Renewable energy is not a quick fix


LONDON, Ohio – It seems like everyone these days is on the biofuels bandwagon: politicians, farmers, environmentalists and consumers. But do renewable fuels make sense economically? Is the idea of greater energy independence environmentally sustainable?
The United States has a long way to go to reverse its dependence on foreign oil, agreed three agricultural economists debating the issue Sept. 19 during the Farm Science Review.
“There’s no silver bullet that I see,” said Ohio State’s Fred Hitzhusen, who added that it’s time to start talking more about conservation and not just about alternative energy sources.
Ohio State colleague Matt Roberts and Purdue’s Otto Doering joined him on the panel.
25x’25 initiative. The trio weighed in on the 25x’25 coalition that is pushing the concept of meeting 25 percent of the nation’s energy needs from renewable U.S. sources by 2025.
The 25x’25 effort is a hot topic right now, with more than 275 organizations endorsing the concept, along with 18 governors, including Ohio’s Bob Taft and Pennsylvania’s Ed Rendell. And last Thursday, Sept. 21, the House Committee on Agriculture approved a resolution supporting the idea (H. Con. Res. 424).
To date, the resolution has more than 80 cosponsors in the House and 27 cosponsors in the Senate.
A lot more corn. Can it be done? Yes, says economist Matt Roberts, “but it’s not a trivial undertaking.”
If you’re talking ethanol, you’re talking a lot of corn. Roberts estimates the U.S. will need another 3.4 million corn acres to fill next year’s ethanol production demand.
That means a lot of soybean acres will switch to corn or marginal ground will come back into crop production to ride the corn wave.
And little is being done to ensure environmental practices are not wiped out in the process, he said.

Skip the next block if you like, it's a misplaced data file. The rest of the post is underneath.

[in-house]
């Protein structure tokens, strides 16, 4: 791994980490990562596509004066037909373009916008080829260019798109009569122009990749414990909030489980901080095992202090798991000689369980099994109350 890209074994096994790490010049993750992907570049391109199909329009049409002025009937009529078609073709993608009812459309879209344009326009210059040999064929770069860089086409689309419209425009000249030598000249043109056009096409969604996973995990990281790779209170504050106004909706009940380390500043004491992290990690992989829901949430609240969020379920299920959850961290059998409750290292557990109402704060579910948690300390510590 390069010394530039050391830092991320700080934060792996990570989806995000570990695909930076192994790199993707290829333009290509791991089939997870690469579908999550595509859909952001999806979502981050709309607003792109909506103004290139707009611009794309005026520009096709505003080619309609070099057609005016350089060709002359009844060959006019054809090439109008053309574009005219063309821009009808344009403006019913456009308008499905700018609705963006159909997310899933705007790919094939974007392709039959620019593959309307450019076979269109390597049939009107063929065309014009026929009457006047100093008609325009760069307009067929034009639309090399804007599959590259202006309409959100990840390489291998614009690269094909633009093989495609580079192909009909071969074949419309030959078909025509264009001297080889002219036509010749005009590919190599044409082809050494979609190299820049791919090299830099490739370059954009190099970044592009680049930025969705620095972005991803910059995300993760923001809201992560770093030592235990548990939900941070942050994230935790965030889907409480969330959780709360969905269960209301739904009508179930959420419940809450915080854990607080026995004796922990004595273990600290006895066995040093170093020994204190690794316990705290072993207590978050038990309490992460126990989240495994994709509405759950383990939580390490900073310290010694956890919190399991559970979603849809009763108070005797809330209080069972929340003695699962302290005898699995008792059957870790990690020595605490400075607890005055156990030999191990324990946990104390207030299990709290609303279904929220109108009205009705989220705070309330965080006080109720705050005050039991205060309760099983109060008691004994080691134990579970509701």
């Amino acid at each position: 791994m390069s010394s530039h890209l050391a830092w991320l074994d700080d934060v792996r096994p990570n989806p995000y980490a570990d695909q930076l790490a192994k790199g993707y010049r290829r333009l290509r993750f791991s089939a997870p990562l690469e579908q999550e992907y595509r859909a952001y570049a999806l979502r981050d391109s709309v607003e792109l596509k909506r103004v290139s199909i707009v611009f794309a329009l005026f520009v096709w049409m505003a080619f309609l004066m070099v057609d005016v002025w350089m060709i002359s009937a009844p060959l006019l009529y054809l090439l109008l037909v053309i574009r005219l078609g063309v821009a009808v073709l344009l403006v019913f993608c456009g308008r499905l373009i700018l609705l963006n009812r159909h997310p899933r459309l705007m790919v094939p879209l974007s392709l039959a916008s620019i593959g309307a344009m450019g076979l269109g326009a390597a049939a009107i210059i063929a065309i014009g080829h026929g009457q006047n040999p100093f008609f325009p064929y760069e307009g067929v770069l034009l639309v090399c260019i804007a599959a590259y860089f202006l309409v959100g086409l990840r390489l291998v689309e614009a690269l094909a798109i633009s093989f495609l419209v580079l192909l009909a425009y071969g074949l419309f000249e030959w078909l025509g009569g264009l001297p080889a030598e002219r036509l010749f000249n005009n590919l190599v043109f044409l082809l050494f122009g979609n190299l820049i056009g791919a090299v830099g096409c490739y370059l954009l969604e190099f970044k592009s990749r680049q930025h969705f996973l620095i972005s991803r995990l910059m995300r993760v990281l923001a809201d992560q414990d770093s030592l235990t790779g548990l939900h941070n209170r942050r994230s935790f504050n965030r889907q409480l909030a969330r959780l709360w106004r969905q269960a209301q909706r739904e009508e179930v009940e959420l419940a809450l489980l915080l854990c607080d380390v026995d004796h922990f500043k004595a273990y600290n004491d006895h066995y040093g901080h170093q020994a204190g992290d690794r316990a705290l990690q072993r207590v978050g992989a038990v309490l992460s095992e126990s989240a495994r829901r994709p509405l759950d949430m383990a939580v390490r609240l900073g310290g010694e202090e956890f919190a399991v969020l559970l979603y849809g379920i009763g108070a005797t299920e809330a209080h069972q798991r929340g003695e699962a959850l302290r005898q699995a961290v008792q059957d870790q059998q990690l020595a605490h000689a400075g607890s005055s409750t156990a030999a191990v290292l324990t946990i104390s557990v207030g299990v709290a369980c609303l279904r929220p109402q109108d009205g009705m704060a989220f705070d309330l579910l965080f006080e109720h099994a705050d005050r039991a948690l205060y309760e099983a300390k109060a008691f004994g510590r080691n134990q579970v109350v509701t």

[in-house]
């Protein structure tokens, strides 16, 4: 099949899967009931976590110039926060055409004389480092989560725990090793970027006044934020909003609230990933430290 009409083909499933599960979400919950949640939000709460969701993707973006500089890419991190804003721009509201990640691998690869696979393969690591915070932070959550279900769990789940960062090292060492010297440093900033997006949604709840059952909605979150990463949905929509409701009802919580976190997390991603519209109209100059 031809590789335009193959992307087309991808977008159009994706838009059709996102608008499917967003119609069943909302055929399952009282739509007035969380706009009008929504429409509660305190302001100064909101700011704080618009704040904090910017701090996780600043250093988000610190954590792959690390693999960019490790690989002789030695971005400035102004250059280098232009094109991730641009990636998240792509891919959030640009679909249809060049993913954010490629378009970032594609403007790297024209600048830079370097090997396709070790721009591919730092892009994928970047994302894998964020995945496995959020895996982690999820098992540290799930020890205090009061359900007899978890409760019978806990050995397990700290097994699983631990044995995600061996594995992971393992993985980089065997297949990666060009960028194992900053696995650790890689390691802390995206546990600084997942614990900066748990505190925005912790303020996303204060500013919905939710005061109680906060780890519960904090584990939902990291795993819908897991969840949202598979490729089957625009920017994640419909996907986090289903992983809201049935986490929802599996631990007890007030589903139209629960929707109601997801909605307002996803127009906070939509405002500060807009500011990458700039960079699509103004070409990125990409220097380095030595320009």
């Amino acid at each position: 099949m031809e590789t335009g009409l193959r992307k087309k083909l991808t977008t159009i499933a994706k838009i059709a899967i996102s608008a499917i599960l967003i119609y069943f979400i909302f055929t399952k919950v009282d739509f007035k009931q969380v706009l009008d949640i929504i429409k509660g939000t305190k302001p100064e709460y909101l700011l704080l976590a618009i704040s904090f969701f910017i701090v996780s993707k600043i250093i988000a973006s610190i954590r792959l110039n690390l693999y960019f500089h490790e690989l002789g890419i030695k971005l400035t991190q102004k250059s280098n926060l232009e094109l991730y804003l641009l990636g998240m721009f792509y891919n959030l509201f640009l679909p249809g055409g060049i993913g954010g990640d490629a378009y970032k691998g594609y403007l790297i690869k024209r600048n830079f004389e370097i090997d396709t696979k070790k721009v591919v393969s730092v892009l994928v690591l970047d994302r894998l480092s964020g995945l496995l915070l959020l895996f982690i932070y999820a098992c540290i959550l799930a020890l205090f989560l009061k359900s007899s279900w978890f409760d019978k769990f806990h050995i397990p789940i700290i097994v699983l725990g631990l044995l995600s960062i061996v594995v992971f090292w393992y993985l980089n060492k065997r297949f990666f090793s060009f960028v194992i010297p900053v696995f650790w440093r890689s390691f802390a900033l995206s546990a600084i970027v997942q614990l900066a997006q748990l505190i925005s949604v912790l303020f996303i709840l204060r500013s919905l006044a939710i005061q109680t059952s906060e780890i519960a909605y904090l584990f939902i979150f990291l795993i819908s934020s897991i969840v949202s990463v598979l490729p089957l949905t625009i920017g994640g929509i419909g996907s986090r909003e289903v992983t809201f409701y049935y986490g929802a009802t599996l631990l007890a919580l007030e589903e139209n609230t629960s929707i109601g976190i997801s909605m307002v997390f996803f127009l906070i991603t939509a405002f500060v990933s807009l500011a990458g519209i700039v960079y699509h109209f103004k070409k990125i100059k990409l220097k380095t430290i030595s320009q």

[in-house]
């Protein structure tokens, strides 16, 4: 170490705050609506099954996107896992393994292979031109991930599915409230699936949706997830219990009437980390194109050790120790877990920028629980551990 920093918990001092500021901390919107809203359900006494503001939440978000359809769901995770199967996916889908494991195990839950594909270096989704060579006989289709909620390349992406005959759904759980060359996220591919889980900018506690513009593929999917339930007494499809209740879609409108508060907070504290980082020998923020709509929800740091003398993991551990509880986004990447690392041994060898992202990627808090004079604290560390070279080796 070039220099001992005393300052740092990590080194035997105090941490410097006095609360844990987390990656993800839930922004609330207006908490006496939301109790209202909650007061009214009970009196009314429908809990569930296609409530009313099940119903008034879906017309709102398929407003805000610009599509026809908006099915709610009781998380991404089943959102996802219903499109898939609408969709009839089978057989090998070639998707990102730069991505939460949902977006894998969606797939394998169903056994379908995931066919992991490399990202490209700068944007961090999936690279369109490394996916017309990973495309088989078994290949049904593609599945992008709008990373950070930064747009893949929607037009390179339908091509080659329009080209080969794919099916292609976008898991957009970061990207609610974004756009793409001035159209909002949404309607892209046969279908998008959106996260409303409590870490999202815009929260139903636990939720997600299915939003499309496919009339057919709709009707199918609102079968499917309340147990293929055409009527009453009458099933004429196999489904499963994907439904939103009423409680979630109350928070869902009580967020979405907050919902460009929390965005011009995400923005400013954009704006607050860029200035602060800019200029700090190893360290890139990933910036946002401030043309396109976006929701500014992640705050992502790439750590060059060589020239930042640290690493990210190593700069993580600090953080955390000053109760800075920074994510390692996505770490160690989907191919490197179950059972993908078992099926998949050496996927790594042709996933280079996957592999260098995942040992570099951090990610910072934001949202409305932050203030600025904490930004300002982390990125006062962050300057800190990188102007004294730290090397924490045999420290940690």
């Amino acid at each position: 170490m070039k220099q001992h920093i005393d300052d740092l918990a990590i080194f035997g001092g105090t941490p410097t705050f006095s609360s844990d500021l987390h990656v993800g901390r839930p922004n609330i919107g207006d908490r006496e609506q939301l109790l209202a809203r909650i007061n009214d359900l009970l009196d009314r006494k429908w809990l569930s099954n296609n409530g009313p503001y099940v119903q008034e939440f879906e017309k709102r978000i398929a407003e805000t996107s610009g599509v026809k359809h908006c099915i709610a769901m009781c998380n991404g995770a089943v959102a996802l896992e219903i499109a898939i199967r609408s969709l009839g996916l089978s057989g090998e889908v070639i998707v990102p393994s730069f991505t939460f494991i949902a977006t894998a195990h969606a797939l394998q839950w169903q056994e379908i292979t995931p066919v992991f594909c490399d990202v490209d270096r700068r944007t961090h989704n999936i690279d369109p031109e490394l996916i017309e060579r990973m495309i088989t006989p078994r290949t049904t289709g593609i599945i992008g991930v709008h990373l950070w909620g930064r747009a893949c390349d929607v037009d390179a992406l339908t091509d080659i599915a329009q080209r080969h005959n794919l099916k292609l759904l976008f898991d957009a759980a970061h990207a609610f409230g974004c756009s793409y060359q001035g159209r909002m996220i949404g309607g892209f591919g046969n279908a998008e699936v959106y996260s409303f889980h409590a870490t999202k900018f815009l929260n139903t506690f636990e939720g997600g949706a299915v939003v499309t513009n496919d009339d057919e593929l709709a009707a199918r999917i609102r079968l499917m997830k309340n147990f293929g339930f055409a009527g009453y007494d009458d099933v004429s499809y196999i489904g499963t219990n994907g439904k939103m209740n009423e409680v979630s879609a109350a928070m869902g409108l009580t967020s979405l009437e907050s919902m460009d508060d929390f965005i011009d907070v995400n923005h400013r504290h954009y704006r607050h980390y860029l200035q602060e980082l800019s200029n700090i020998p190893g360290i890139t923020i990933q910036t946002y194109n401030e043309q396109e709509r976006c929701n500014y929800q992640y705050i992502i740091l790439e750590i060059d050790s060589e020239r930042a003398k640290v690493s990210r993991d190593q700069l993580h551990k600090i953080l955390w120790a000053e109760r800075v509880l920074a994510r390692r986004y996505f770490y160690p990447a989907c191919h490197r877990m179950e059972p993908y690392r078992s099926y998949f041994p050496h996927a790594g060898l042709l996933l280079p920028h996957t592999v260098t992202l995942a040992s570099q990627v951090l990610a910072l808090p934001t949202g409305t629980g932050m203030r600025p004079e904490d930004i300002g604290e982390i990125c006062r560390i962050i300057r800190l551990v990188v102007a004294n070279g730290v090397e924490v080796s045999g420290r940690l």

“Conservation is seen as a dirty word in these conversations,” Roberts said.
Energy vs. environment. He wasn’t the only economist concerned about those acres of continuous corn and potential for increased nitrate pollution, or marginal acreage susceptible to erosion going under the plow.
Hitzhusen called the downstream impacts from soil erosion “hefty,” and Doering challenged the farm community to make the right decision when it comes to leading that corn acreage transition.
“We shouldn’t foul our own nest when it comes to biomass energy,” he said.
If the market alone drives that decision, at $3 or $4 per bushel corn, land will come into production that shouldn’t be farmed, the economist warned.
Lots of backers. But the 25x’25 push has friends in high places and brings a mixed bag of interests to the coalition, which will get the issue lots of attention.
“We are going to make it work; we’re going to have to,” said Bill Richards, Circleville area grain farmer and former chief of the USDA’s Soil Conservation Service. “We will figure it out.”
Richards is co-chair of the 25x’25 initiative with J. Read Smith of Washington state, former president of the National Association of Conservation Districts.
Political package. The issue of energy and biofuels has as much to do with politics as it does science and economics, the panelists said.
The policies set in the 2007 farm bill will direct the country’s energy, food and fiber resources over the next decade.
And energy is as much on the minds of legislators as food and fiber: U.S. Rep. Ron Kind, D-Wis., introduced “The Healthy Farms, Food and Fuels Act of 2006,” Sept. 13, the first hint of one coalition pushing for greater energy language in the next farm bill.
On the Senate side, Tom Harkin, D-Iowa, recently introduced the Rural Energy for America Act, which expands the current farm bill’s renewable energy and energy efficiency program.
Unintended consequence. The demand for corn for ethanol production, and investment in cellulosic ethanol, however, could increase feed costs for livestock producers in the long run, the economists said.
A 100 million gallon ethanol plant will take 10,000 railcars of corn per year, Doering said. That corn is now going into the livestock feed market, particularly the poultry markets in the South.
“Those people are becoming unglued” at the prospect of losing their corn feed supply, he said.
Missing from equation. Doering, who called Indiana the center of the “ethanol feeding frenzy,” said logistics are the key to making ethanol or other biomass-to-energy facilities work.
A biomass like switchgrass or corn stalks is not as easy as corn to harvest, transport, store or handle. Inputs for cellulosic ethanol production will have to come from a small 30- to 50-mile radius of the processing plant, he said.
And those higher-priced logistics costs aren’t being figured into the cost of that biomass energy, Doering added.
(Farm and Dairy Editor Susan Crowell can be reached at 800-837-3419 or


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